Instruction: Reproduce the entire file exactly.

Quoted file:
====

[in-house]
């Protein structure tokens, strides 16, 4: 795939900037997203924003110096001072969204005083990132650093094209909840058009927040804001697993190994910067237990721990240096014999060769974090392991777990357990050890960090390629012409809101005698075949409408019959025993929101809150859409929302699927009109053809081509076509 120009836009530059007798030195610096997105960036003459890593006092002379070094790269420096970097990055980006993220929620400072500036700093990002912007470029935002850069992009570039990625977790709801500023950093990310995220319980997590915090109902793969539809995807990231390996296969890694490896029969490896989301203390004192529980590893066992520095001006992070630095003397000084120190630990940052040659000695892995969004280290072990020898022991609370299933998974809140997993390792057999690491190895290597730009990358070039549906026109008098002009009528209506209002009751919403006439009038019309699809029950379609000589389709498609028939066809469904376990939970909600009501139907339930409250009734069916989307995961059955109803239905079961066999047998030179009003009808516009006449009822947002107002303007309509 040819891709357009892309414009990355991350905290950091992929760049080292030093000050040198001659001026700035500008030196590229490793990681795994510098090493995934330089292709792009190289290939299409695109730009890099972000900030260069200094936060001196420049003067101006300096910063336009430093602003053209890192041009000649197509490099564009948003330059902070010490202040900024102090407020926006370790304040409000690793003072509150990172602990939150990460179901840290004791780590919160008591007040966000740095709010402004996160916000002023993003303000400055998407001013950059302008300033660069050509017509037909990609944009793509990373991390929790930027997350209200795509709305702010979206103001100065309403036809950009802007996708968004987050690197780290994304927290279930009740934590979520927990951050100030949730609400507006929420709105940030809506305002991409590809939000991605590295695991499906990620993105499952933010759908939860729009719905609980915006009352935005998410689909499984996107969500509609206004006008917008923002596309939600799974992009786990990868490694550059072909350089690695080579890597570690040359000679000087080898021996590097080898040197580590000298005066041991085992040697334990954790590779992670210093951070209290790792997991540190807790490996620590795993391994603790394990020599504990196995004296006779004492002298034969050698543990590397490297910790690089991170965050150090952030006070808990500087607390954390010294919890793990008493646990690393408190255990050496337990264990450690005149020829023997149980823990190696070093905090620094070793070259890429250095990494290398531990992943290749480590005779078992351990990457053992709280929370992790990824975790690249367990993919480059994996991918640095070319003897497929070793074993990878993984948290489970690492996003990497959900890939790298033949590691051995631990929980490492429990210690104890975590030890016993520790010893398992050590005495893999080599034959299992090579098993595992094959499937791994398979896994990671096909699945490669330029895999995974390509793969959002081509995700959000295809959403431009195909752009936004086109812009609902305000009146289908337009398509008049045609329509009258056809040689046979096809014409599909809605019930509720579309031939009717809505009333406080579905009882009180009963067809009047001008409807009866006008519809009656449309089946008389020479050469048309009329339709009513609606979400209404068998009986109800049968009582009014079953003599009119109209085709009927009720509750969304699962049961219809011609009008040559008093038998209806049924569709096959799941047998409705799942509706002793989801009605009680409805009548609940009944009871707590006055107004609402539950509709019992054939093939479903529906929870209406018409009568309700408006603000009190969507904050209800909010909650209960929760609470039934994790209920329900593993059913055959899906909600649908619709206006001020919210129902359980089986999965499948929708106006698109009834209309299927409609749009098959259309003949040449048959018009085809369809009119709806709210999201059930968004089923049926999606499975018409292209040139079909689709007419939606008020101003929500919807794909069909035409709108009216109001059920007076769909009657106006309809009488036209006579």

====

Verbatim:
[in-house]
């Protein structure tokens, strides 16, 4: 795939900037997203924003110096001072969204005083990132650093094209909840058009927040804001697993190994910067237990721990240096014999060769974090392991777990357990050890960090390629012409809101005698075949409408019959025993929101809150859409929302699927009109053809081509076509 120009836009530059007798030195610096997105960036003459890593006092002379070094790269420096970097990055980006993220929620400072500036700093990002912007470029935002850069992009570039990625977790709801500023950093990310995220319980997590915090109902793969539809995807990231390996296969890694490896029969490896989301203390004192529980590893066992520095001006992070630095003397000084120190630990940052040659000695892995969004280290072990020898022991609370299933998974809140997993390792057999690491190895290597730009990358070039549906026109008098002009009528209506209002009751919403006439009038019309699809029950379609000589389709498609028939066809469904376990939970909600009501139907339930409250009734069916989307995961059955109803239905079961066999047998030179009003009808516009006449009822947002107002303007309509 040819891709357009892309414009990355991350905290950091992929760049080292030093000050040198001659001026700035500008030196590229490793990681795994510098090493995934330089292709792009190289290939299409695109730009890099972000900030260069200094936060001196420049003067101006300096910063336009430093602003053209890192041009000649197509490099564009948003330059902070010490202040900024102090407020926006370790304040409000690793003072509150990172602990939150990460179901840290004791780590919160008591007040966000740095709010402004996160916000002023993003303000400055998407001013950059302008300033660069050509017509037909990609944009793509990373991390929790930027997350209200795509709305702010979206103001100065309403036809950009802007996708968004987050690197780290994304927290279930009740934590979520927990951050100030949730609400507006929420709105940030809506305002991409590809939000991605590295695991499906990620993105499952933010759908939860729009719905609980915006009352935005998410689909499984996107969500509609206004006008917008923002596309939600799974992009786990990868490694550059072909350089690695080579890597570690040359000679000087080898021996590097080898040197580590000298005066041991085992040697334990954790590779992670210093951070209290790792997991540190807790490996620590795993391994603790394990020599504990196995004296006779004492002298034969050698543990590397490297910790690089991170965050150090952030006070808990500087607390954390010294919890793990008493646990690393408190255990050496337990264990450690005149020829023997149980823990190696070093905090620094070793070259890429250095990494290398531990992943290749480590005779078992351990990457053992709280929370992790990824975790690249367990993919480059994996991918640095070319003897497929070793074993990878993984948290489970690492996003990497959900890939790298033949590691051995631990929980490492429990210690104890975590030890016993520790010893398992050590005495893999080599034959299992090579098993595992094959499937791994398979896994990671096909699945490669330029895999995974390509793969959002081509995700959000295809959403431009195909752009936004086109812009609902305000009146289908337009398509008049045609329509009258056809040689046979096809014409599909809605019930509720579309031939009717809505009333406080579905009882009180009963067809009047001008409807009866006008519809009656449309089946008389020479050469048309009329339709009513609606979400209404068998009986109800049968009582009014079953003599009119109209085709009927009720509750969304699962049961219809011609009008040559008093038998209806049924569709096959799941047998409705799942509706002793989801009605009680409805009548609940009944009871707590006055107004609402539950509709019992054939093939479903529906929870209406018409009568309700408006603000009190969507904050209800909010909650209960929760609470039934994790209920329900593993059913055959899906909600649908619709206006001020919210129902359980089986999965499948929708106006698109009834209309299927409609749009098959259309003949040449048959018009085809369809009119709806709210999201059930968004089923049926999606499975018409292209040139079909689709007419939606008020101003929500919807794909069909035409709108009216109001059920007076769909009657106006309809009488036209006579």